Qatar ranks among the top countries with highest prevalence of diabetes and obesity. Obesity is generally measured by a Body mass index (BMI). BMI has been found to be independent risk factor for development of diabetes. Also, diabetes when associated with obesity leads not only to its poor control but also causes increased long-term complications from diabetes.


To delineate the pattern of obesity among residents of Qatar and to classify them as per World Health Organization criteria. Secondary objectives included assessing the pattern of diabetes with increasing body mass index.


All consecutive obese adult patients attending pre-surgical screening endoscopy clinic over an 18 months period were included. Patients under 14 years of age and those who had previous surgical treatment were excluded. Body mass index (BMI) was calculated as per standard criteria [weight (Kg)/Height (meters) 2] and was then classified as per World Health Organization criteria. Overweight, Type 1, Type 2 and Type 3 obesity was defined as BMI more than >25, >30, >35 and >40 respectively. Diabetes was defined as fasting plasma glucose ≥ 7 mmol/l. All patients underwent gastroduodenoscopy to assess the presence of helicobacter infection and evidence of mucosal inflammation prior to surgical treatment of obesity.


A total of 529 patients with a mean age of 36.8 years were included 31.4% of obese patients were in 15–30 year age group. The mean weight, height and BMI were 123.6 Kg, 1.65 meters and 45.2 respectively. Overweight, Type I, II and III obesity was seen in 3 (0.6%), 30 (5.6%), 95(17.8%) and 401 (76%) patients respectively. Overall 34.5% had associated comorbid diseases. Type 2 Diabetes were seen in 11.1% of the patients. Diabetes was seen in 0%, 26.7%, 8.4% and 6.7% in overweight, Type I, Type II, Type III obesity respectively. Diabetes was significantly lower among very severely obese patients (Type III) as compared to those with overweight, moderately and severely obese patients (Overweight, Type I and II) (27/401, 6.7% versus 16/84,19% p = . 03).No correlation was found related to age, sex or helicobacter infection.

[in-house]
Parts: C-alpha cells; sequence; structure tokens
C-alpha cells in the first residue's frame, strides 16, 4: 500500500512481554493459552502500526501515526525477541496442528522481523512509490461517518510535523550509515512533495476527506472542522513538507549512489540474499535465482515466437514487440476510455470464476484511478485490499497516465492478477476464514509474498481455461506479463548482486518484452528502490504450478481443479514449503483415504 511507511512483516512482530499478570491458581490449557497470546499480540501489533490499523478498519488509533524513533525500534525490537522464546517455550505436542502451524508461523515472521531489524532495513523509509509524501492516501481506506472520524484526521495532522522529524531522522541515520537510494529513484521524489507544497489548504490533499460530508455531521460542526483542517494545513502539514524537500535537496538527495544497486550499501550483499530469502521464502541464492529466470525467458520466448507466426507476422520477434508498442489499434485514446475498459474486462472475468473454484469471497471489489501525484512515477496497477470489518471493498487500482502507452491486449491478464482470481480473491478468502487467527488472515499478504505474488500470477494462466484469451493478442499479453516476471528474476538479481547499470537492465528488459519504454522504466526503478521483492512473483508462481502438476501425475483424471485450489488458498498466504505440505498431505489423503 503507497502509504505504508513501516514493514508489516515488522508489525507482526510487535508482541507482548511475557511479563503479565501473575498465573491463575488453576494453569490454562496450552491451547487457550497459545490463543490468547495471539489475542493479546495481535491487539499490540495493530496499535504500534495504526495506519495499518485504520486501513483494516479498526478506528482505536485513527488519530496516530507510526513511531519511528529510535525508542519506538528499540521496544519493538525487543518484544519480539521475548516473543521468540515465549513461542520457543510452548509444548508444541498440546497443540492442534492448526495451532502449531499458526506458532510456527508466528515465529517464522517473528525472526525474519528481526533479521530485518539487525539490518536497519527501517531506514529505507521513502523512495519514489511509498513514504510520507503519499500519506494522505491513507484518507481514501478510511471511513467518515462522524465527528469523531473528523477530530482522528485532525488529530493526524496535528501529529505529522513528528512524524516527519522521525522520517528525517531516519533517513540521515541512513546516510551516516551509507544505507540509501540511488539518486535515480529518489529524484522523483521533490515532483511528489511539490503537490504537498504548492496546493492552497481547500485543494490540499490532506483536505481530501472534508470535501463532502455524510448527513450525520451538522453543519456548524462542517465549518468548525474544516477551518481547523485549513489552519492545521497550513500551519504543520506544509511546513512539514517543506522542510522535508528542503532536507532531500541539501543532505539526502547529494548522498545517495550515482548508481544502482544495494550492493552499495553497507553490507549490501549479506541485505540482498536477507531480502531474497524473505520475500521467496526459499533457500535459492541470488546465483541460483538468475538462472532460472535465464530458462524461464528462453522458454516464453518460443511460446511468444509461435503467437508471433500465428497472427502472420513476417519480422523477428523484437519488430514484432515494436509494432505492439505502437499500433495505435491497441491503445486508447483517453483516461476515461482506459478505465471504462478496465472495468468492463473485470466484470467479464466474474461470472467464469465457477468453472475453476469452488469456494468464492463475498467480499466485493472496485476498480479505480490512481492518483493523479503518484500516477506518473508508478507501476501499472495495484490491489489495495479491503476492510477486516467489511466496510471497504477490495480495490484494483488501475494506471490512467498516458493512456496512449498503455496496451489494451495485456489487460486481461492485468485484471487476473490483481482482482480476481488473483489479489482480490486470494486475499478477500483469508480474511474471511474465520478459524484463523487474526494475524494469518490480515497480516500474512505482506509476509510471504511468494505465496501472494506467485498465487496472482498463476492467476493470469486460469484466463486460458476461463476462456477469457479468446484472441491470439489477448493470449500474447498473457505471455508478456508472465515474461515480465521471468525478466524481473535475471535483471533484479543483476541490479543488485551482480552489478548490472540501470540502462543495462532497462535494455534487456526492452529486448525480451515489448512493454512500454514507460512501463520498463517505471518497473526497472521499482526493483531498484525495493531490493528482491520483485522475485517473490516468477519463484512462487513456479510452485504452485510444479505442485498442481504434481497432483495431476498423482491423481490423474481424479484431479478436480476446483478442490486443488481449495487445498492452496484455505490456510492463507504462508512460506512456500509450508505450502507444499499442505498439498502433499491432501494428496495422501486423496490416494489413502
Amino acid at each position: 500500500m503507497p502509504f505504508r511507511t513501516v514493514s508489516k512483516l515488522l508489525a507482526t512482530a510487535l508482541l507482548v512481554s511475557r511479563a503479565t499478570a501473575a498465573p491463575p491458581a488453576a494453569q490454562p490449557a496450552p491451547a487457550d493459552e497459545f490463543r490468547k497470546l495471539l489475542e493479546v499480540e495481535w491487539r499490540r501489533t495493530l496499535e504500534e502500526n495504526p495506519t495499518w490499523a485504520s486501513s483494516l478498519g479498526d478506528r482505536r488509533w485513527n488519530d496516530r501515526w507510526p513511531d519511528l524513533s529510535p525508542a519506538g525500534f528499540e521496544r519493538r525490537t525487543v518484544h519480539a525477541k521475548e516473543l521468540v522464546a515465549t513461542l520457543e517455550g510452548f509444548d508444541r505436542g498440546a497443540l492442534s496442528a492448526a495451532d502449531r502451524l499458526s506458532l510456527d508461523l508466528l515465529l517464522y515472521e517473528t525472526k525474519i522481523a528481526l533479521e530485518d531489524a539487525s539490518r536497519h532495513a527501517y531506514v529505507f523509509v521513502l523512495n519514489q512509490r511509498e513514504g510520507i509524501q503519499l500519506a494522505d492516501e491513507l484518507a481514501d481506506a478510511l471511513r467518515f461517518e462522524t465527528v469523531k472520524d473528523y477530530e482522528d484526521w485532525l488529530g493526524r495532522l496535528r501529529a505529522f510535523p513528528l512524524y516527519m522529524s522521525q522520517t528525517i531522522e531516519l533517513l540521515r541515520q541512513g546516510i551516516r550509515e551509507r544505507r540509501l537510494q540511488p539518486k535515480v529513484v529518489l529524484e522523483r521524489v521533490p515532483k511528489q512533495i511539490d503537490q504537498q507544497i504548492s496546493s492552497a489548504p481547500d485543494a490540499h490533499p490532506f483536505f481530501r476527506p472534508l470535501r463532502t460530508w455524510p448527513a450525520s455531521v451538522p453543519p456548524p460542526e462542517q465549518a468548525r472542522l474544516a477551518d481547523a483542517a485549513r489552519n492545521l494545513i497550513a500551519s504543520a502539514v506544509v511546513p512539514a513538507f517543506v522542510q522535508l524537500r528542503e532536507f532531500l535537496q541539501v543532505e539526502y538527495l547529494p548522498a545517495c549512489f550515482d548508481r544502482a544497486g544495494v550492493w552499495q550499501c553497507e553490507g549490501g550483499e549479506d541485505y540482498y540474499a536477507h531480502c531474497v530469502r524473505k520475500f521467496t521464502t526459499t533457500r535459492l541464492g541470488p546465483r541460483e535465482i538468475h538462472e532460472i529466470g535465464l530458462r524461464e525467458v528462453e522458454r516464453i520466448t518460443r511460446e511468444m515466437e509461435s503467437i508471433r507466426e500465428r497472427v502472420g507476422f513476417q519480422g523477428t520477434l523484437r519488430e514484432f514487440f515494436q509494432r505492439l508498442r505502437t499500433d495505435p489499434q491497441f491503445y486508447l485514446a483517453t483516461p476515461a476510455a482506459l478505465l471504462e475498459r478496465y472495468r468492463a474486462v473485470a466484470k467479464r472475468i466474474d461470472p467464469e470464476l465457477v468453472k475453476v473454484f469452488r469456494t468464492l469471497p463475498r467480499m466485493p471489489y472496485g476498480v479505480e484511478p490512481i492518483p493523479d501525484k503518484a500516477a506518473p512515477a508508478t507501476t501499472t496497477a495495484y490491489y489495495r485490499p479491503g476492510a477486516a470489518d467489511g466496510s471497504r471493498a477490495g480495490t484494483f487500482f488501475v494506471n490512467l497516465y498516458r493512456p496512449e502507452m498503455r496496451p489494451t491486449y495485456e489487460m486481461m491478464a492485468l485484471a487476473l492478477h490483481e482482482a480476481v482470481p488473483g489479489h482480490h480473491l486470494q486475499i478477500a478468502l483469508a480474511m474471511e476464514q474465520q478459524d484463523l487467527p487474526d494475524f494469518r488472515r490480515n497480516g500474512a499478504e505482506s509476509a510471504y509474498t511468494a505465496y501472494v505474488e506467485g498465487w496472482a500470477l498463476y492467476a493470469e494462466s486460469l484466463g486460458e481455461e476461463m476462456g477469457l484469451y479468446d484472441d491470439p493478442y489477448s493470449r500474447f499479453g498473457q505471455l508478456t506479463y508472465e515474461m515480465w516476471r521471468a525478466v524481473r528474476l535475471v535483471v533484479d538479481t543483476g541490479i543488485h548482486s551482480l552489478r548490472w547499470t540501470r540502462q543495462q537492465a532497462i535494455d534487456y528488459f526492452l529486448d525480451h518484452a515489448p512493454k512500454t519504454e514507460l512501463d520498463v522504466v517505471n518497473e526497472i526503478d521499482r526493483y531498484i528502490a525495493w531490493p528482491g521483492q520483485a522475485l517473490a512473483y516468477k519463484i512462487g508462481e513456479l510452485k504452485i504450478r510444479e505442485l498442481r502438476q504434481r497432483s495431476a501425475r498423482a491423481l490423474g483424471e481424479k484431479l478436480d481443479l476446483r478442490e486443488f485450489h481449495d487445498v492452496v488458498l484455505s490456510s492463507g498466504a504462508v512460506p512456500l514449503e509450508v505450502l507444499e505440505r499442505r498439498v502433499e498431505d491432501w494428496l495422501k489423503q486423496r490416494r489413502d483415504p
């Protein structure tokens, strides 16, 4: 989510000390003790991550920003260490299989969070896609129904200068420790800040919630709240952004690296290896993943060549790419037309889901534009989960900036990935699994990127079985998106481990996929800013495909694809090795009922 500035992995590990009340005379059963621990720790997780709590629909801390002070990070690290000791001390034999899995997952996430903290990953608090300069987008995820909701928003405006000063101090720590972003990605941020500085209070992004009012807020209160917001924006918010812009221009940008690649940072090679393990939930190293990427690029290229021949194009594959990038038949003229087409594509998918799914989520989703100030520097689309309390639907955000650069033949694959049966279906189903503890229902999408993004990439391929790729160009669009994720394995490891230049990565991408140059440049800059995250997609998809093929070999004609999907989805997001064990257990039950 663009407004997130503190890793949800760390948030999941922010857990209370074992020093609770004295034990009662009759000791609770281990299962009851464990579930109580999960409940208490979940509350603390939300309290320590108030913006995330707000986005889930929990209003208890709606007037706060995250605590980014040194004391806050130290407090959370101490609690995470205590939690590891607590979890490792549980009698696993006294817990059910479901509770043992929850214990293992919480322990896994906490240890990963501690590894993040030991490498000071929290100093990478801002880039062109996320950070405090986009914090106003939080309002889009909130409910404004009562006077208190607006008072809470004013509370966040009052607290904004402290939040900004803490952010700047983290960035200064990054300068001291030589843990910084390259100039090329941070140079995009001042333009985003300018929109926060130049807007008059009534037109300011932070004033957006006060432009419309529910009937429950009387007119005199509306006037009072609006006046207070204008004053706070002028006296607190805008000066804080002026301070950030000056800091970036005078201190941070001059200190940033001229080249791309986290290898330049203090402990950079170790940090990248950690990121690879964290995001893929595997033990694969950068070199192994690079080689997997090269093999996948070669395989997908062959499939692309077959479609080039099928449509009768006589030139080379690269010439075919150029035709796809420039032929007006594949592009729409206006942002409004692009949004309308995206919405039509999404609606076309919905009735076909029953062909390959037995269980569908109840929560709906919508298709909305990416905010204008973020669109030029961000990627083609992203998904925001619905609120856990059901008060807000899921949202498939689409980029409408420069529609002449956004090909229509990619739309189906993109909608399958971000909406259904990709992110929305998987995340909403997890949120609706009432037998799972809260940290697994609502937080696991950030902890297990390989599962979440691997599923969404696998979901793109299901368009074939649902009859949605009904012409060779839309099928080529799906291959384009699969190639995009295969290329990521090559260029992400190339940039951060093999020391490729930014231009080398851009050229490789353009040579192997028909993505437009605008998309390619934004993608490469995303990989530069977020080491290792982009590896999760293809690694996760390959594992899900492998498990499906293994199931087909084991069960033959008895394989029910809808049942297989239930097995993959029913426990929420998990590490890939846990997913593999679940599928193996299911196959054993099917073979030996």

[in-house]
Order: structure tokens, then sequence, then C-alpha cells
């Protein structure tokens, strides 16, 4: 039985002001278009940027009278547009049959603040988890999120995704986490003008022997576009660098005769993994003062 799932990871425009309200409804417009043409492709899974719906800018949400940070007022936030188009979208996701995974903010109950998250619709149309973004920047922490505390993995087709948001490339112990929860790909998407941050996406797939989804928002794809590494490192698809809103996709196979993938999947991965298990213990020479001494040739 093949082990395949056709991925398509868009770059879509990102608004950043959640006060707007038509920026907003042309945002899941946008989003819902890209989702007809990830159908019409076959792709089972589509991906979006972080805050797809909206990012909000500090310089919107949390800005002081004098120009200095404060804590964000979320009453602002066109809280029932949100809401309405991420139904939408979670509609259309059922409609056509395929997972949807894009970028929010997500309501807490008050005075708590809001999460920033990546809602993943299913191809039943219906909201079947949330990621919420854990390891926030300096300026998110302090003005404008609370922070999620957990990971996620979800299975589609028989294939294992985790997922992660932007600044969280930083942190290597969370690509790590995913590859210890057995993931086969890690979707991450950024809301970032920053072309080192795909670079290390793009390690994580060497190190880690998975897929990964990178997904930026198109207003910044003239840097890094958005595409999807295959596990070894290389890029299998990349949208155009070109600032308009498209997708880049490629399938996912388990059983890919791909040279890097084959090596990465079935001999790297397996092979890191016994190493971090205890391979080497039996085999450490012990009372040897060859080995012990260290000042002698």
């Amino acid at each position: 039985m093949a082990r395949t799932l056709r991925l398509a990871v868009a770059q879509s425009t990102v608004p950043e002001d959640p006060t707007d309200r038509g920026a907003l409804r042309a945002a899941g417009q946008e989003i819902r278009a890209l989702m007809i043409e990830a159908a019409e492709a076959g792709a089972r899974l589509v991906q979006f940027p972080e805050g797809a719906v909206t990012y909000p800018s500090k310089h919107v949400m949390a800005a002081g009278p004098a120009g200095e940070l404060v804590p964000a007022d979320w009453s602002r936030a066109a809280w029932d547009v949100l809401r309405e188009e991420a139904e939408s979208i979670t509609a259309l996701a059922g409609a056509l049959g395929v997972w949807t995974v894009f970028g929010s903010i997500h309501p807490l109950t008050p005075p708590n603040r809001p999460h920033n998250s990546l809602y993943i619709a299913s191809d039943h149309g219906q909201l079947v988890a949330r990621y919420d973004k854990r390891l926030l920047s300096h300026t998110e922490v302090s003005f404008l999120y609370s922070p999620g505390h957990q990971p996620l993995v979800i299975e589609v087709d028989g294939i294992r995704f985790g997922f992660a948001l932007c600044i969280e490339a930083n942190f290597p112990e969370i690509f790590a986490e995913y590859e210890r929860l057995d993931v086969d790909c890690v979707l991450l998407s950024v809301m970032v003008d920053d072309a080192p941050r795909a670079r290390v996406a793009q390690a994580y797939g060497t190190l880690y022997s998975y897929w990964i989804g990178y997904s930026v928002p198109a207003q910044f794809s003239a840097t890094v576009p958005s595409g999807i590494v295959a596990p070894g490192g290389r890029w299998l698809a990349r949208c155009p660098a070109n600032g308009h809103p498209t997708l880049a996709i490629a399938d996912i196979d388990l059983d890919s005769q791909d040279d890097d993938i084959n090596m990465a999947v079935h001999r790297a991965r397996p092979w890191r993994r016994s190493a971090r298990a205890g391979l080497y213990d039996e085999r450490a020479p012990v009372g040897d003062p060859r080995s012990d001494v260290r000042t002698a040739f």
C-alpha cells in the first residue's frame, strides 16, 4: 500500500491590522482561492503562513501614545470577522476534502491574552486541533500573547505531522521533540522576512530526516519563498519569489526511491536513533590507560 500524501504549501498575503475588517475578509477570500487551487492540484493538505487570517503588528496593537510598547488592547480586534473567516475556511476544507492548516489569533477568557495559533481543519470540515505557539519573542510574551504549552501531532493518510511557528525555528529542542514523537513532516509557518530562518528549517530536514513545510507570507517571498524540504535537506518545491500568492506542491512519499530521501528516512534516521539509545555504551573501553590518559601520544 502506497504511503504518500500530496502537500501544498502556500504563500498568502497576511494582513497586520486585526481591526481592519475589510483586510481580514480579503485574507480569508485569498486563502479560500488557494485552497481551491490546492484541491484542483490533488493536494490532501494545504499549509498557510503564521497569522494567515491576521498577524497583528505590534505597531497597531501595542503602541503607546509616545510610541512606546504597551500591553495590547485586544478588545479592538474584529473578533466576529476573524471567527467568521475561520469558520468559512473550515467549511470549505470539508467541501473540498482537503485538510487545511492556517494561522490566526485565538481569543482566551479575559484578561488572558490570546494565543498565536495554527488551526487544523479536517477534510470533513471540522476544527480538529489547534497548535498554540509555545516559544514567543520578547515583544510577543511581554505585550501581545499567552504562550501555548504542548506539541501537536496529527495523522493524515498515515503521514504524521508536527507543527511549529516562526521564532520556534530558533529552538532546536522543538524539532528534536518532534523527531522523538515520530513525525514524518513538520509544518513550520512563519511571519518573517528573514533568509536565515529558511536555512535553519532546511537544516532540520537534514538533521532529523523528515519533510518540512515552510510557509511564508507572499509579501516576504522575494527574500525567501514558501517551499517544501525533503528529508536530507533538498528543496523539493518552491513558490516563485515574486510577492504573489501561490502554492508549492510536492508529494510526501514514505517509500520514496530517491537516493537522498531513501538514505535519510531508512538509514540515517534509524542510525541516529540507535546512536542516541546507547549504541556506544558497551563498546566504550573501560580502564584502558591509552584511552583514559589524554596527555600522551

Among the residents of Qatar, 11% of obese patients were found to have diabetes. The highest prevalence of diabetes was seen in people with BMI of 25–30 (type 1 obese people). Diabetes prevalence did not increase with increasing obesity.


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